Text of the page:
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June 11, 2021

Why Nate Diaz is one of the last of a dying breedNate Diaz (right) hasn’t got an undefeated record, but he does have star power. Picture: Getty Images

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Nate Diaz broke just about every law of self-promotion at Friday’s UFC 263 press conference, but that’s exactly why the welterweight is one of the biggest stars in combat sports and the last of a dying breed.

Diaz was hidden off to the side, shrouded in shadows and smoke from the joint he lit up halfway through the presser, and barely answered questions, content to let middleweights Israel Adesanya and Marvin Vettori, who clash in Sunday’s (AEST) main event, take centre stage with their back and forth bickering.

And yet Diaz, who returns from an 18-month hiatus to take on Englishman Leon “Rocky” Edwards, stole the show in his own surly, rough-hewed, totally authentic and undeniably charismatic way.

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“I’m pumped to fight a worthy opponent, that’s what I’m here for,” Diaz said.

“It’s love everywhere I go, I love the support, I love the whole s— man, this is great. This is great these guys are doing their thing … real fights, that’s cool. Every fight is going to be the baddest motherf—er you’ve ever seen.”

The quotes aren’t dynamite, but when Diaz says them they work. It was his name the crowd chanted before and afterwards, he is the one who has done the rounds on ESPN and the other major media outlets this week. He is the star of this show, the biggest name in town.

In a combat sports market that is increasingly dominated by the likes of the Paul brothers, for whom life is an extended YouTube vlog with the lines between what’s real and what’s not so blurred they may well not exist, Diaz is a welcome salve.

Diaz does not jockey for likes, subscribers and followers and has no interest in promotion, which is precisely why he’s so good at it despite not having any of the traditional aspects used to boost a fighter’s profile.

The Stockton native is not eloquent and quick-witted, like his eternal foe Conor McGregor, preferring blunt-force insults that always come back to how he, truly, “doesn’t give a f—.”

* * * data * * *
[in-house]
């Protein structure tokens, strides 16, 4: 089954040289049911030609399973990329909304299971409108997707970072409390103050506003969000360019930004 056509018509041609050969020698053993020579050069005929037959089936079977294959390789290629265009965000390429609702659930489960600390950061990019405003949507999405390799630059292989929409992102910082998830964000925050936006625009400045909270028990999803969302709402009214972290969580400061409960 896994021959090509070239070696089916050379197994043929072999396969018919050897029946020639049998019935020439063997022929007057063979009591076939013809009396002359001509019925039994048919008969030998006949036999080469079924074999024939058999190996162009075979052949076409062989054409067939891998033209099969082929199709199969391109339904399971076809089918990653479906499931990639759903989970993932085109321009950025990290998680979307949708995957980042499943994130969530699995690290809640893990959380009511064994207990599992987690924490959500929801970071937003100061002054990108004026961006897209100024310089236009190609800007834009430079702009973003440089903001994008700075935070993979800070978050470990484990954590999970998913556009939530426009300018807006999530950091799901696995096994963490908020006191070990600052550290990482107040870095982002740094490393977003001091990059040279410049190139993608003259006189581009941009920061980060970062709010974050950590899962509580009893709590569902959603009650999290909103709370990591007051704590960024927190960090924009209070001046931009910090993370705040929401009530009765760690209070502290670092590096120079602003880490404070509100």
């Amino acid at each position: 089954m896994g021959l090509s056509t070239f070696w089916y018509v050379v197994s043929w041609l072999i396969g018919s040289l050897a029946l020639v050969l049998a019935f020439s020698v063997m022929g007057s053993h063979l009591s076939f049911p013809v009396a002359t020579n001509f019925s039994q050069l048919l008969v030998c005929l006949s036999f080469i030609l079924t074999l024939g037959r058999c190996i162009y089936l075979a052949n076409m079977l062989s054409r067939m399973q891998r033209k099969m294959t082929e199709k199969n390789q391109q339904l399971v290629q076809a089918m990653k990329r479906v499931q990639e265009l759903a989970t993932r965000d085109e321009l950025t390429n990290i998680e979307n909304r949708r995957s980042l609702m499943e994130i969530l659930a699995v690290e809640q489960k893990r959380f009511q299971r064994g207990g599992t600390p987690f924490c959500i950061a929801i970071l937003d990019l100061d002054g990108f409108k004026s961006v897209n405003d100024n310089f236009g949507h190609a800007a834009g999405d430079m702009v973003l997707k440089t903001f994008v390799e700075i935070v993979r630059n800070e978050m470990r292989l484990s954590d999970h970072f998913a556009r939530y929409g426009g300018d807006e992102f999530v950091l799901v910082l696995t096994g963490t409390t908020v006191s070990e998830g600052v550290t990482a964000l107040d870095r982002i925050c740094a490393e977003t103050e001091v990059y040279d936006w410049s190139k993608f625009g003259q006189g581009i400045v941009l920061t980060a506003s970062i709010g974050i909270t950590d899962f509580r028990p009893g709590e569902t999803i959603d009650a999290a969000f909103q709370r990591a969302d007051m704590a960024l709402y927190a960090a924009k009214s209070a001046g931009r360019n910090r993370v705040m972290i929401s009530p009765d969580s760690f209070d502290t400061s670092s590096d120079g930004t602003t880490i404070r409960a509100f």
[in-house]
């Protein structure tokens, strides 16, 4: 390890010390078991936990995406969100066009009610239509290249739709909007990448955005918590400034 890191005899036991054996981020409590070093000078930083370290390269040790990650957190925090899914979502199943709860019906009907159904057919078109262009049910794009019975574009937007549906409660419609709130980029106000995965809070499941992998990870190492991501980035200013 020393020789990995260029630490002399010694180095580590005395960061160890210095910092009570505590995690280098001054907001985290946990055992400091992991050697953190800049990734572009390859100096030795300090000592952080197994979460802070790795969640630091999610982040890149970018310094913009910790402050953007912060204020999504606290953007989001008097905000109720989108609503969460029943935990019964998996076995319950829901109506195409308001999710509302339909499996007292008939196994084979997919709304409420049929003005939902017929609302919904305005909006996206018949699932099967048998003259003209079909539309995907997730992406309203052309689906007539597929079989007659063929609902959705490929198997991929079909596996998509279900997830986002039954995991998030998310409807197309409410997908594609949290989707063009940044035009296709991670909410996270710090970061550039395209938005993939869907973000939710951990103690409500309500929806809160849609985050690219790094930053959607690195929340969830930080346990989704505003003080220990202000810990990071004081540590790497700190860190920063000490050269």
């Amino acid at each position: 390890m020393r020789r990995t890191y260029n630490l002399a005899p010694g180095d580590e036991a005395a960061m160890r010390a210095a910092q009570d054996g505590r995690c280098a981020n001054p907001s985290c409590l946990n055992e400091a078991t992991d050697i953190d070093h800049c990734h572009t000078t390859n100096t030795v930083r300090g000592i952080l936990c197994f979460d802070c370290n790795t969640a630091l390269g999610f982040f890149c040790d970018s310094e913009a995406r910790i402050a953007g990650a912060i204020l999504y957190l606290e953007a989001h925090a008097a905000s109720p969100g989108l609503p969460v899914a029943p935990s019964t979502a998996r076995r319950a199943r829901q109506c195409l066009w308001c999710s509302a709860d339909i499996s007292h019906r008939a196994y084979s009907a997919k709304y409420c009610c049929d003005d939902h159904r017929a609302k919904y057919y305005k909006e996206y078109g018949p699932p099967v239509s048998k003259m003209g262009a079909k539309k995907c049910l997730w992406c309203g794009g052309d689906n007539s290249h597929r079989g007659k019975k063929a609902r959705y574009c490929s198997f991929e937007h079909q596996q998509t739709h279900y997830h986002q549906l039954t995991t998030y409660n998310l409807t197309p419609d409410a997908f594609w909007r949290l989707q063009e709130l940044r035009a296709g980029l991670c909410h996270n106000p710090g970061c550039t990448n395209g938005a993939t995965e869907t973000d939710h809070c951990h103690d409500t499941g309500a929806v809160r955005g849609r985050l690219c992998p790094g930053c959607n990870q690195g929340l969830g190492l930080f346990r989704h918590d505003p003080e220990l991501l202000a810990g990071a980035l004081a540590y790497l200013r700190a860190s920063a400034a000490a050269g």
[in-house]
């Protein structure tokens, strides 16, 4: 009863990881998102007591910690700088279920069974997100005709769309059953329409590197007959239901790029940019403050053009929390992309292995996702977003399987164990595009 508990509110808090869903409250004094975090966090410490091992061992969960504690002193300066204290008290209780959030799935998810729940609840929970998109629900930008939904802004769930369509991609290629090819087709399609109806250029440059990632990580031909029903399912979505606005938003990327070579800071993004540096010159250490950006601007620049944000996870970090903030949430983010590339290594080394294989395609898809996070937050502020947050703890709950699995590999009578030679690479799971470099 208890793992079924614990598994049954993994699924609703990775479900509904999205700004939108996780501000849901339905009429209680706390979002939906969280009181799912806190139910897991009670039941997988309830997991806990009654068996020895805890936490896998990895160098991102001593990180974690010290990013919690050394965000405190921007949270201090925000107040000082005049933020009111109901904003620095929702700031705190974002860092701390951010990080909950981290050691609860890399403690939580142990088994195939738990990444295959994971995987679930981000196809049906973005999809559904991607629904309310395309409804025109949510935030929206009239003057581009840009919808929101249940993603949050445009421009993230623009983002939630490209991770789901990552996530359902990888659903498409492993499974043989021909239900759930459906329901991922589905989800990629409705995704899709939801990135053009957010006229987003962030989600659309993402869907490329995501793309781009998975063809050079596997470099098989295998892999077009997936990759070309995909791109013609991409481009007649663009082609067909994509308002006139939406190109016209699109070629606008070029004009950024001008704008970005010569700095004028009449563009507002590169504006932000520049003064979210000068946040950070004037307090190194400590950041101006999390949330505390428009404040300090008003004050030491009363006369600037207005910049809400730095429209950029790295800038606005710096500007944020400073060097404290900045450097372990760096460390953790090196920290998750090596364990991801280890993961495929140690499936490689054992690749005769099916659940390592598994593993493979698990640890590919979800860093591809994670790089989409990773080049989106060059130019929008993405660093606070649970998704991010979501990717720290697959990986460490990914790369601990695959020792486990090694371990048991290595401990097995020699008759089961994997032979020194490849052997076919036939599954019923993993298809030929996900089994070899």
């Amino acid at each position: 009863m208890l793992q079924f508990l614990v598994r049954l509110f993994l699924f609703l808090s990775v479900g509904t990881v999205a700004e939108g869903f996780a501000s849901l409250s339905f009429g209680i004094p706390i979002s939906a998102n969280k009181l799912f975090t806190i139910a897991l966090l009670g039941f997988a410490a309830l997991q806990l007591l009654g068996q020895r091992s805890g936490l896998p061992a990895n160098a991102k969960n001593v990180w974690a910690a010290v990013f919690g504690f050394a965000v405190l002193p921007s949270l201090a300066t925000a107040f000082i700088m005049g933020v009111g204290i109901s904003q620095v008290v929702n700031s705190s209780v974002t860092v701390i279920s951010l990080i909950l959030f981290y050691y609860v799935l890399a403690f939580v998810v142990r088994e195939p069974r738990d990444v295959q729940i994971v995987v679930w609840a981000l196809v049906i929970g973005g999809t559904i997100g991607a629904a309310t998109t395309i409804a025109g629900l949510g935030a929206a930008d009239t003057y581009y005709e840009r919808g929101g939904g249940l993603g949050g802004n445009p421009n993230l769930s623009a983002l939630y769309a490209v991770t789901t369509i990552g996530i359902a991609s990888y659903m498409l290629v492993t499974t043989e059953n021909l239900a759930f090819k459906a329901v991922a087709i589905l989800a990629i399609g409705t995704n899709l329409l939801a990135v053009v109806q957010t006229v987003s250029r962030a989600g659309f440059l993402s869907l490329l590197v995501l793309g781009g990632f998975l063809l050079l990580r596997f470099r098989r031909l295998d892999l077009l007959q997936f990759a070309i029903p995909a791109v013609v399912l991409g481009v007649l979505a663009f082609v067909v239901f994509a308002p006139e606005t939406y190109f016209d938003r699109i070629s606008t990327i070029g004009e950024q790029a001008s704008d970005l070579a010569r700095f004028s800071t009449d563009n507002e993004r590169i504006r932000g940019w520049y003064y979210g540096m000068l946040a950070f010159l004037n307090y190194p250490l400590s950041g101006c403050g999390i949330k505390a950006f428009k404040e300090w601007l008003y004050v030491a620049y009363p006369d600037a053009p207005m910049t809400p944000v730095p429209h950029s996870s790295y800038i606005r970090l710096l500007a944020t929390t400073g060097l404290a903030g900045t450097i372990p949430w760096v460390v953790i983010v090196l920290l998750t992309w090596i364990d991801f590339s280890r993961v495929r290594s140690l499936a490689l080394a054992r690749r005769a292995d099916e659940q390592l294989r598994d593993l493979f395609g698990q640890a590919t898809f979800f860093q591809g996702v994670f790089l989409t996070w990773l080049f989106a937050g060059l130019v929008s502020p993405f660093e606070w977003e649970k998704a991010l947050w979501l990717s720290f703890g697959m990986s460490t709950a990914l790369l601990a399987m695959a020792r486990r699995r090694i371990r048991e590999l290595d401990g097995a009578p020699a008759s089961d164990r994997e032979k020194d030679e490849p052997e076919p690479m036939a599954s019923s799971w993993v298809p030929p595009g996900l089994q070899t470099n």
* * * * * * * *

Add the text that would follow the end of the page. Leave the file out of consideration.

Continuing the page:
His fights are never boring, but there’s a lot of entertaining fighters and few of them reach Diaz’s level of star power.

He does not boast an undefeated record, having gone 20-12 over his career and he doesn’t fight often, with only two bouts in the five years since his two thrilling clashes with McGregor, nor has he held a UFC title.

But what Diaz does have is authenticity and a lack of posturing that’s become so rare in a business dominated by manufactured images. It’s the basic tenet of being cool — he acts like he doesn’t need your attention, only it’s not an act.

He acts the same way now, with the same attitude, as one of the sport’s biggest stars as he did back when he first came into the UFC in 2007, and he kept that same vibe through fighting frequently in places like Omaha, Nebraska or Oklahoma City, far from the bright lights that now shine on him.

Nothing about Diaz has changed since he beat McGregor in March of 2016 — it just showed the sporting world what they’d been missing.

Diaz is a heavy outsider against Edwards, who’s wrestling-based style and size have been anathema to Diaz in the past. But that again is part of Diaz’s charm.

Edwards is a nightmare for the elite welterweights — he’s one of the best in the world, but his low profile makes the risk-reward of facing him a prospect many try to avoid.

But not Diaz. The size of the challenge is why he wanted it.

In Diaz’s world, a fighter only loses when he is stopped and Edwards (18-2) has never been beaten inside the distance, which is why Diaz wanted him in the first place.

A fighter’s record shouldn’t be protected and mollycoddled — this game, as Diaz is so fond of saying, should be kill or be killed.

Perhaps Diaz will be stomped into the ground for five rounds by Edwards on Sunday, or maybe he finds a way to get the upset. Either way, he’ll be back because he’s the real thing.


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